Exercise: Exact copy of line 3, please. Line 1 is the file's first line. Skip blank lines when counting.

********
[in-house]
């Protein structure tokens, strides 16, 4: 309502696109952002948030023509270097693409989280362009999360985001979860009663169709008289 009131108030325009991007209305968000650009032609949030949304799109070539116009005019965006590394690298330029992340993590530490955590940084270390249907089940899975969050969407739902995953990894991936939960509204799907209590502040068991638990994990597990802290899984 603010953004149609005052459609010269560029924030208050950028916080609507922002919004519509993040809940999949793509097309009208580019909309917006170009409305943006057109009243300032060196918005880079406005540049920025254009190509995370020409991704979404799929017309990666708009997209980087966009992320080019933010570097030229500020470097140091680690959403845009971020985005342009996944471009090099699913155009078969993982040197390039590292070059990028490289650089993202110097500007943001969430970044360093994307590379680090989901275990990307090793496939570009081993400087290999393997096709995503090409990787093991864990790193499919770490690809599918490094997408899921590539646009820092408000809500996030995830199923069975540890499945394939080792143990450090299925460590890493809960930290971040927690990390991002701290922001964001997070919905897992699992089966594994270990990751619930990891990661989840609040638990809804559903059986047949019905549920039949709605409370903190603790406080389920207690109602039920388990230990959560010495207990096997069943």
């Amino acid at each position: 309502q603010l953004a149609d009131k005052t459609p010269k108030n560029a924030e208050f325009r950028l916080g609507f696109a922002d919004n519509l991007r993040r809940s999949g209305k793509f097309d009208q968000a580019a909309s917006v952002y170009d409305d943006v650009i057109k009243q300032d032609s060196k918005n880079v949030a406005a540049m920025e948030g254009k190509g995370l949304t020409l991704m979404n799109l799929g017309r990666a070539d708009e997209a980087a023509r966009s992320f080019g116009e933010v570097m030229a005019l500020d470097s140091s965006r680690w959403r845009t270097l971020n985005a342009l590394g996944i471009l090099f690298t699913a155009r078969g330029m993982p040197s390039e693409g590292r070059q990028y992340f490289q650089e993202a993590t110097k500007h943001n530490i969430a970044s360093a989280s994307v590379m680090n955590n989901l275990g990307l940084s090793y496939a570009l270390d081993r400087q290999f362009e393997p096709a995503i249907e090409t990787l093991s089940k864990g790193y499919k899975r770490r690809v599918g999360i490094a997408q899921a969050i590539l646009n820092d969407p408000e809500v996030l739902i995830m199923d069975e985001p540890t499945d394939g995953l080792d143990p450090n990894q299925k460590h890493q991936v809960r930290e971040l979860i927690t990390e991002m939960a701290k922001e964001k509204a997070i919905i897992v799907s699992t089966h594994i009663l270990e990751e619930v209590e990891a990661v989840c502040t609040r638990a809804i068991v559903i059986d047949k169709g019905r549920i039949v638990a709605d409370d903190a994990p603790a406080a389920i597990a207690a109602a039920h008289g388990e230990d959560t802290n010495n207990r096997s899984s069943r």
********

């Amino acid at each position: 309502q603010l953004a149609d009131k005052t459609p010269k108030n560029a924030e208050f325009r950028l916080g609507f696109a922002d919004n519509l991007r993040r809940s999949g209305k793509f097309d009208q968000a580019a909309s917006v952002y170009d409305d943006v650009i057109k009243q300032d032609s060196k918005n880079v949030a406005a540049m920025e948030g254009k190509g995370l949304t020409l991704m979404n799109l799929g017309r990666a070539d708009e997209a980087a023509r966009s992320f080019g116009e933010v570097m030229a005019l500020d470097s140091s965006r680690w959403r845009t270097l971020n985005a342009l590394g996944i471009l090099f690298t699913a155009r078969g330029m993982p040197s390039e693409g590292r070059q990028y992340f490289q650089e993202a993590t110097k500007h943001n530490i969430a970044s360093a989280s994307v590379m680090n955590n989901l275990g990307l940084s090793y496939a570009l270390d081993r400087q290999f362009e393997p096709a995503i249907e090409t990787l093991s089940k864990g790193y499919k899975r770490r690809v599918g999360i490094a997408q899921a969050i590539l646009n820092d969407p408000e809500v996030l739902i995830m199923d069975e985001p540890t499945d394939g995953l080792d143990p450090n990894q299925k460590h890493q991936v809960r930290e971040l979860i927690t990390e991002m939960a701290k922001e964001k509204a997070i919905i897992v799907s699992t089966h594994i009663l270990e990751e619930v209590e990891a990661v989840c502040t609040r638990a809804i068991v559903i059986d047949k169709g019905r549920i039949v638990a709605d409370d903190a994990p603790a406080a389920i597990a207690a109602a039920h008289g388990e230990d959560t802290n010495n207990r096997s899984s069943r």